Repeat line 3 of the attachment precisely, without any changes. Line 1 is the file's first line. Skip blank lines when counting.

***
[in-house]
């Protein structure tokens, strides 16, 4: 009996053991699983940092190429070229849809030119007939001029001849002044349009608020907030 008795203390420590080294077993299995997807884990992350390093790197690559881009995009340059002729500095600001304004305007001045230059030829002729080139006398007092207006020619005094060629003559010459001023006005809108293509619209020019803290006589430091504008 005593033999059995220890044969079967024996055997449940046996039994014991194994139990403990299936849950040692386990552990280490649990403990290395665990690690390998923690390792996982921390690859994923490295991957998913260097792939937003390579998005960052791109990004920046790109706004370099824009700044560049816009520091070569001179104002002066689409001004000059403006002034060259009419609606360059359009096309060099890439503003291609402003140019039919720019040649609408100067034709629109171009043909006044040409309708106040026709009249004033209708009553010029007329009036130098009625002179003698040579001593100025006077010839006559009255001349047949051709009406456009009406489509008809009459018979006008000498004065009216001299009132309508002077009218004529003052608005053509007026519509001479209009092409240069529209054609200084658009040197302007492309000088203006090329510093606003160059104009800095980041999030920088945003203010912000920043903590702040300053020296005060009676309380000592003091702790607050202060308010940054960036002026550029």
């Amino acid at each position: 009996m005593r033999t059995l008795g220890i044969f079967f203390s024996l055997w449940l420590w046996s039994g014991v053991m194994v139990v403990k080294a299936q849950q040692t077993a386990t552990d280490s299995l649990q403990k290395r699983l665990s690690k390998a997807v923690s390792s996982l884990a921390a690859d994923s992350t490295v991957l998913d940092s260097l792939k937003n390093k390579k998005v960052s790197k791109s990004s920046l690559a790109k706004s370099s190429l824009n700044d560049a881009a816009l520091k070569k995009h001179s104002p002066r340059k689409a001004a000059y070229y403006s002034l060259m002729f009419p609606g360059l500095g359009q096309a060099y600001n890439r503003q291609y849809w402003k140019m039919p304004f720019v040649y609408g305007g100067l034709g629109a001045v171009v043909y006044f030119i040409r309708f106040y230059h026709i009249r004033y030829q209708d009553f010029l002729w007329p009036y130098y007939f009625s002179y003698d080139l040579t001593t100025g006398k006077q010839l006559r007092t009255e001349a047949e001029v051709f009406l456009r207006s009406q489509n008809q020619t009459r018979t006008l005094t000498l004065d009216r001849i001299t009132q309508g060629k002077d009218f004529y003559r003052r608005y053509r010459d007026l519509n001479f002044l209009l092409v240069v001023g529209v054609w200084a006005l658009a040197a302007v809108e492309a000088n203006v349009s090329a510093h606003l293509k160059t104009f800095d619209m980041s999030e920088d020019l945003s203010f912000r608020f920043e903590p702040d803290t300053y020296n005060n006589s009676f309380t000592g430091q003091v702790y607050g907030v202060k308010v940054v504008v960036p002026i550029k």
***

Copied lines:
């Amino acid at each position: 009996m005593r033999t059995l008795g220890i044969f079967f203390s024996l055997w449940l420590w046996s039994g014991v053991m194994v139990v403990k080294a299936q849950q040692t077993a386990t552990d280490s299995l649990q403990k290395r699983l665990s690690k390998a997807v923690s390792s996982l884990a921390a690859d994923s992350t490295v991957l998913d940092s260097l792939k937003n390093k390579k998005v960052s790197k791109s990004s920046l690559a790109k706004s370099s190429l824009n700044d560049a881009a816009l520091k070569k995009h001179s104002p002066r340059k689409a001004a000059y070229y403006s002034l060259m002729f009419p609606g360059l500095g359009q096309a060099y600001n890439r503003q291609y849809w402003k140019m039919p304004f720019v040649y609408g305007g100067l034709g629109a001045v171009v043909y006044f030119i040409r309708f106040y230059h026709i009249r004033y030829q209708d009553f010029l002729w007329p009036y130098y007939f009625s002179y003698d080139l040579t001593t100025g006398k006077q010839l006559r007092t009255e001349a047949e001029v051709f009406l456009r207006s009406q489509n008809q020619t009459r018979t006008l005094t000498l004065d009216r001849i001299t009132q309508g060629k002077d009218f004529y003559r003052r608005y053509r010459d007026l519509n001479f002044l209009l092409v240069v001023g529209v054609w200084a006005l658009a040197a302007v809108e492309a000088n203006v349009s090329a510093h606003l293509k160059t104009f800095d619209m980041s999030e920088d020019l945003s203010f912000r608020f920043e903590p702040d803290t300053y020296n005060n006589s009676f309380t000592g430091q003091v702790y607050g907030v202060k308010v940054v504008v960036p002026i550029k």